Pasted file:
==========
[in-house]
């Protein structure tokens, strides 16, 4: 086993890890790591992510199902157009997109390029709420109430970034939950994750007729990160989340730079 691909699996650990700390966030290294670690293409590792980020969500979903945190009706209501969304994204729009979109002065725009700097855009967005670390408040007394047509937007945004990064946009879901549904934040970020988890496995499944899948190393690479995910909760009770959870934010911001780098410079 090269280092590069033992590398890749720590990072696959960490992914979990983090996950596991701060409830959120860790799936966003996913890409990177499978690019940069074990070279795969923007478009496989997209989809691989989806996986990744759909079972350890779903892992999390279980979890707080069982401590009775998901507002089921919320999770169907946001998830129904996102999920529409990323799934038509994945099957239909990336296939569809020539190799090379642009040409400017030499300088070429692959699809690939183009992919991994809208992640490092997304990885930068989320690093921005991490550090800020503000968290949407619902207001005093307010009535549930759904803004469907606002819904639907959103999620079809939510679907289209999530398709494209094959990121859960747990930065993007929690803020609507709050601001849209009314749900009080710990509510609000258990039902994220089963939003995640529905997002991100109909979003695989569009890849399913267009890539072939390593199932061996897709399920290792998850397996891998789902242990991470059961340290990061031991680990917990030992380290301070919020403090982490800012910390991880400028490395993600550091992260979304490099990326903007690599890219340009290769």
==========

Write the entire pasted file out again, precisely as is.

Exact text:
[in-house]
């Protein structure tokens, strides 16, 4: 086993890890790591992510199902157009997109390029709420109430970034939950994750007729990160989340730079 691909699996650990700390966030290294670690293409590792980020969500979903945190009706209501969304994204729009979109002065725009700097855009967005670390408040007394047509937007945004990064946009879901549904934040970020988890496995499944899948190393690479995910909760009770959870934010911001780098410079 090269280092590069033992590398890749720590990072696959960490992914979990983090996950596991701060409830959120860790799936966003996913890409990177499978690019940069074990070279795969923007478009496989997209989809691989989806996986990744759909079972350890779903892992999390279980979890707080069982401590009775998901507002089921919320999770169907946001998830129904996102999920529409990323799934038509994945099957239909990336296939569809020539190799090379642009040409400017030499300088070429692959699809690939183009992919991994809208992640490092997304990885930068989320690093921005991490550090800020503000968290949407619902207001005093307010009535549930759904803004469907606002819904639907959103999620079809939510679907289209999530398709494209094959990121859960747990930065993007929690803020609507709050601001849209009314749900009080710990509510609000258990039902994220089963939003995640529905997002991100109909979003695989569009890849399913267009890539072939390593199932061996897709399920290792998850397996891998789902242990991470059961340290990061031991680990917990030992380290301070919020403090982490800012910390991880400028490395993600550091992260979304490099990326903007690599890219340009290769």